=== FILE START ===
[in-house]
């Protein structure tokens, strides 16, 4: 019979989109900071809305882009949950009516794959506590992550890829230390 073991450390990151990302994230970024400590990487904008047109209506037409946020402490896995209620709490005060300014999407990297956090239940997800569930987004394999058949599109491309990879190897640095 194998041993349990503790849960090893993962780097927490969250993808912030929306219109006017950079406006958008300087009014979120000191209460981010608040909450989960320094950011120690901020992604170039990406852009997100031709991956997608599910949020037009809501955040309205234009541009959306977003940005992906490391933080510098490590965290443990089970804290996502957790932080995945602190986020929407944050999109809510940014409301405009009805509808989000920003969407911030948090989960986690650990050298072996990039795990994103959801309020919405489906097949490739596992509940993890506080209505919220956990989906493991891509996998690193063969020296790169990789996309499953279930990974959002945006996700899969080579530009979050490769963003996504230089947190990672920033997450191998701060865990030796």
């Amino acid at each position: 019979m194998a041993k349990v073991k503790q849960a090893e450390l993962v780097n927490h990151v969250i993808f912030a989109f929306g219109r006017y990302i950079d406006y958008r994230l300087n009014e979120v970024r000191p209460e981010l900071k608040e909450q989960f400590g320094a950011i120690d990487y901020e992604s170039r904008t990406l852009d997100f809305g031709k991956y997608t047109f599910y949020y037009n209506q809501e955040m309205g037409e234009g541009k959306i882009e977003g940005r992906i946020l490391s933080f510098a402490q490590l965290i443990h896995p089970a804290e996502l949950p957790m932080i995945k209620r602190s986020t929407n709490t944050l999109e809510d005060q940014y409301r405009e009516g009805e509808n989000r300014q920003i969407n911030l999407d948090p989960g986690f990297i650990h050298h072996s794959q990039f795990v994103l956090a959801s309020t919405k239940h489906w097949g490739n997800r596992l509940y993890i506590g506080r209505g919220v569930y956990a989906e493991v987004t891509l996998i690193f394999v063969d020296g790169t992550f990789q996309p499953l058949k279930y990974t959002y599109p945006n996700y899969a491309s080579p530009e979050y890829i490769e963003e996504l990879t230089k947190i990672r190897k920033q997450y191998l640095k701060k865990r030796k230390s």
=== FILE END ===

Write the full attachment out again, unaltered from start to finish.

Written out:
[in-house]
């Protein structure tokens, strides 16, 4: 019979989109900071809305882009949950009516794959506590992550890829230390 073991450390990151990302994230970024400590990487904008047109209506037409946020402490896995209620709490005060300014999407990297956090239940997800569930987004394999058949599109491309990879190897640095 194998041993349990503790849960090893993962780097927490969250993808912030929306219109006017950079406006958008300087009014979120000191209460981010608040909450989960320094950011120690901020992604170039990406852009997100031709991956997608599910949020037009809501955040309205234009541009959306977003940005992906490391933080510098490590965290443990089970804290996502957790932080995945602190986020929407944050999109809510940014409301405009009805509808989000920003969407911030948090989960986690650990050298072996990039795990994103959801309020919405489906097949490739596992509940993890506080209505919220956990989906493991891509996998690193063969020296790169990789996309499953279930990974959002945006996700899969080579530009979050490769963003996504230089947190990672920033997450191998701060865990030796």
């Amino acid at each position: 019979m194998a041993k349990v073991k503790q849960a090893e450390l993962v780097n927490h990151v969250i993808f912030a989109f929306g219109r006017y990302i950079d406006y958008r994230l300087n009014e979120v970024r000191p209460e981010l900071k608040e909450q989960f400590g320094a950011i120690d990487y901020e992604s170039r904008t990406l852009d997100f809305g031709k991956y997608t047109f599910y949020y037009n209506q809501e955040m309205g037409e234009g541009k959306i882009e977003g940005r992906i946020l490391s933080f510098a402490q490590l965290i443990h896995p089970a804290e996502l949950p957790m932080i995945k209620r602190s986020t929407n709490t944050l999109e809510d005060q940014y409301r405009e009516g009805e509808n989000r300014q920003i969407n911030l999407d948090p989960g986690f990297i650990h050298h072996s794959q990039f795990v994103l956090a959801s309020t919405k239940h489906w097949g490739n997800r596992l509940y993890i506590g506080r209505g919220v569930y956990a989906e493991v987004t891509l996998i690193f394999v063969d020296g790169t992550f990789q996309p499953l058949k279930y990974t959002y599109p945006n996700y899969a491309s080579p530009e979050y890829i490769e963003e996504l990879t230089k947190i990672r190897k920033q997450y191998l640095k701060k865990r030796k230390s």